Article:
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PREGNANCY AND CITOMEGALOVIRUS INFECTION


Cytomegalovirus infection is a very common viral infection.

Most people get the infection in childhood without even realizing it.

However, when the infection during pregnancy is transmitted to the baby, it can lead to conditions such as growth retardation, deafness, mental retardation, delayed walking, delayed learning.

This risk is especially higher in expectant mothers who have not had a previous infection.

What is cytomegalovirus infection?

Cytomegalovirus infection is an infection with the virus called CMV (Cytomegalovirus).

It is quite common in the community and is one of the most common neonatal infections.

When adequate diagnostic methods are used, this virus can be detected in approximately 1% of newborns.

How is it found?

CMV can be transmitted to people by droplets (from other people by breathing in the common air), or it can be transmitted by contact with body fluids such as saliva, urine, feces, breast milk, vaginal secretions, semen.

Other modes of transmission are blood transfusions and sexual intercourse.

Another clinically important mode of transmission is transmission from the mother to her unborn baby during pregnancy.

Infection is often experienced in childhood, and adults who have not had the infection yet pass the virus from their children, who get the virus in public places such as school.

Due to the prevalence of transmission routes, at least 50% of the population is found to have had this infection before.

This rate may be even higher (80%) in the lower socioeconomic level. The likelihood of encountering an infection increases with age.

What are the symptoms of cytomegalovirus infection?

Most CMV infections are asymptomatic.

This includes infections during pregnancy.

Non-specific signs and symptoms such as fever, sore throat, lymphadenopathy (swelling of lymph nodes), and joint pain are observed in only 15% of mothers who have an infection.

Infections are more common and cause more serious symptoms, especially in people whose immune system is suppressed for various reasons (such as AIDS patients, those who have to use immunosuppressive drugs due to organ transplantation).

First-time CMV infection creates an immune response in the body, but this immunity is not complete.

After this initial infection, called a primary infection, the virus settles in the body and can cause repeated infections at various times.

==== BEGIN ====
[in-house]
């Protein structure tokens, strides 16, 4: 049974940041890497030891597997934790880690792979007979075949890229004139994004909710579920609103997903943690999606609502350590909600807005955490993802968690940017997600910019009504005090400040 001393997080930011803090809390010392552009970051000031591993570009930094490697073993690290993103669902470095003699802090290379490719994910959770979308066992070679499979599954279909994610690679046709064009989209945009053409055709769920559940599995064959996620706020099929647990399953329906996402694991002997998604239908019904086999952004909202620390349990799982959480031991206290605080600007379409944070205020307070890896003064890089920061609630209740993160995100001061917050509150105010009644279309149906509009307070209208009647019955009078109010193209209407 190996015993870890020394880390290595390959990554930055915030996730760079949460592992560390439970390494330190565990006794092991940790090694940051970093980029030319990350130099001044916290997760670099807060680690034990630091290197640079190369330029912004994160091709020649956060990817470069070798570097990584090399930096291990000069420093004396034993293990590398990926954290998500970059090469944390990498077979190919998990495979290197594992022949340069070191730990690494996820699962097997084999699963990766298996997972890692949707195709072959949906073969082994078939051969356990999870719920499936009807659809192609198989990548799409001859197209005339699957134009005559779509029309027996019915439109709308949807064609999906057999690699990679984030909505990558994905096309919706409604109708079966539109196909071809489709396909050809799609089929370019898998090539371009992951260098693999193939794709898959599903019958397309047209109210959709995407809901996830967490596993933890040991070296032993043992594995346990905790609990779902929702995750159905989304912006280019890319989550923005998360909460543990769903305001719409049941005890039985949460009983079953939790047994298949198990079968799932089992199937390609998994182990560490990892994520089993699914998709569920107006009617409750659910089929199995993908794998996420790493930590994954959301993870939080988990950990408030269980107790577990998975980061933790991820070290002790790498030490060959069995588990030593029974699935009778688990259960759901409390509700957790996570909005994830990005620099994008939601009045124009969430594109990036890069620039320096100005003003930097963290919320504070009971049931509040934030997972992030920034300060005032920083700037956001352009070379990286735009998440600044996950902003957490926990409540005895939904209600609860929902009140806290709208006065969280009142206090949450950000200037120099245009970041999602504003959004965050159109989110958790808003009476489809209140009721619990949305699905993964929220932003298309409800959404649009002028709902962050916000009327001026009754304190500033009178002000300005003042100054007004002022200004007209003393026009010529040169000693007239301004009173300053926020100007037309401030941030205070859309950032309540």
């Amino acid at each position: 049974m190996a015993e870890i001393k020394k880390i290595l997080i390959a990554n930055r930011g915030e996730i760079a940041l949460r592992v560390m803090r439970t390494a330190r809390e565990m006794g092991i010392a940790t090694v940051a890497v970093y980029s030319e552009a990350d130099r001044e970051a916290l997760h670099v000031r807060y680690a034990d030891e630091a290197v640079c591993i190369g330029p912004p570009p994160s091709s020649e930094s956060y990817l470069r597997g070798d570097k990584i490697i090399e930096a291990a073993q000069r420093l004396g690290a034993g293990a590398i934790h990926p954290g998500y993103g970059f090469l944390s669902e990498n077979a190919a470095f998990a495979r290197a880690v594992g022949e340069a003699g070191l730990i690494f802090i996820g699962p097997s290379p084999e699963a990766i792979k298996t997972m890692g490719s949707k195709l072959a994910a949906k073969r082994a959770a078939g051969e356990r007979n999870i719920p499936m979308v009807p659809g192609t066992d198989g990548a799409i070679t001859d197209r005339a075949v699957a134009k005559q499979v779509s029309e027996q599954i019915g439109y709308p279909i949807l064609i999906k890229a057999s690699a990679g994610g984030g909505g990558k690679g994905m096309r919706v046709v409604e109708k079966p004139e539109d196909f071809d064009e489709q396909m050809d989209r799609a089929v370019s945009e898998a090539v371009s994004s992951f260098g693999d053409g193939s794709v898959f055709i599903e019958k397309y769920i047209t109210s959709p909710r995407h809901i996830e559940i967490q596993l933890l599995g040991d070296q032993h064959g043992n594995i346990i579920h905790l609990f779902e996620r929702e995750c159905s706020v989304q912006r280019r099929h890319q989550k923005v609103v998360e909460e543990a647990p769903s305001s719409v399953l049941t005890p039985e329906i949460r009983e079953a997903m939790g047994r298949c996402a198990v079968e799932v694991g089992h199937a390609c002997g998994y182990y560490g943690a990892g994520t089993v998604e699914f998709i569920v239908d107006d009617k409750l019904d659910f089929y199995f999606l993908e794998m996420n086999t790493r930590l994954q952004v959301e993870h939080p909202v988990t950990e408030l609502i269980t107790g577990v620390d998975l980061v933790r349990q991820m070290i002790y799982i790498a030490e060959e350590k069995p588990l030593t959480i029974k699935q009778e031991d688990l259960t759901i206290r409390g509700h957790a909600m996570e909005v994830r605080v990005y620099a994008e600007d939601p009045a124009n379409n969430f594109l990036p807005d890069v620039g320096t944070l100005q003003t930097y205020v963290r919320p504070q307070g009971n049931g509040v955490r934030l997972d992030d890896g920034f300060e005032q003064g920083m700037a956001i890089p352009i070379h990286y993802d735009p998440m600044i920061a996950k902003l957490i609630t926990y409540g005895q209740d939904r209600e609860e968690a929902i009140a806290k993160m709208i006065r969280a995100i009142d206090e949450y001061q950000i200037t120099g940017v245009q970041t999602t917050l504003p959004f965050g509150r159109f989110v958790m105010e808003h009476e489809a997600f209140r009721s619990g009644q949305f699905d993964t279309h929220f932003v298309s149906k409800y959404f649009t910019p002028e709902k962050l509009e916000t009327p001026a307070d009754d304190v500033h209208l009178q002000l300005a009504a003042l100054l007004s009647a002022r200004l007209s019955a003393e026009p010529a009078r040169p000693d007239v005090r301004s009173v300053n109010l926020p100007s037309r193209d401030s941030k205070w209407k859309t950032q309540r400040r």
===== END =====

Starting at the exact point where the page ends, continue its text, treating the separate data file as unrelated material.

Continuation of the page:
Infections that occur at different times later are called recurrent infections. Recurrent infections are much less frequent and with milder symptoms.

What is the importance of infection during pregnancy?

Infection during pregnancy can pass to the baby through the placenta.

If the infection is transmitted to the baby;

Intrauterine growth retardation (IUGR),

Microcephaly (small head),

Intracranial calcification (calcification areas in the brain tissue),

Chorioretinitis (eye infection)

Blindness,

mental retardation,

Motor developmental delay (such as walking late),

Hearing loss, enlarged liver and spleen,

It can cause signs and symptoms such as jaundice and anemia.

While some of these conditions, which are caused by the effect of virus infection, are obvious immediately after birth;

(such as jaundice, small head, low birth weight), some may occur as the baby grows (such as deafness, delayed walking, mental retardation).



The majority of expectant mothers have had this infection before they became pregnant.

As a result, although partial immunity is formed, in these expectant mothers;

When recurrent infection occurs, the risk of transmission to the baby is very low, and when it is transmitted to the baby, the risk of creating undesirable situations in the baby is very low.



The picture changes in expectant mothers who have never had this infection before.

Primary infection occurs during pregnancy in 1-4% of these expectant mothers.

In this case, since there is no immunity in the body, the risk of transmission of the infection to the baby is high (40% infection is transmitted to the baby).

However, when a baby is infected, this does not necessarily mean that it will cause an abnormal condition. Approximately 90% of these expectant mothers have a normal baby at birth.

A small number of these normal babies may develop the effects of infection at a later time.

In the 10% of infants with signs of infection at birth, the probability of sequelae due to infection is higher.

How is it diagnosed?

A four-fold increase in cytomegalovirus-specific IgG antibody in the blood in two separate measurements, or detection of IgM antibody in a single sample taken is diagnostic of primary infection.

IgG elevation alone (IgM should not be elevated) in patients with previously determined IgG diagnoses recurrent infection.

However, erroneous results are also relatively common, as CMV can cross-react with other viruses.

In some cases, this infection is suspected by detecting IUGR (intrauterine growth retardation), microcephaly and/or calcifications in the brain tissue on ultrasound.

Diagnosis is made by the level of antibodies in the blood or by further examination of the blood taken from the baby by cordocentesis.

What can be done to prevent pregnancy?

every pregnancy


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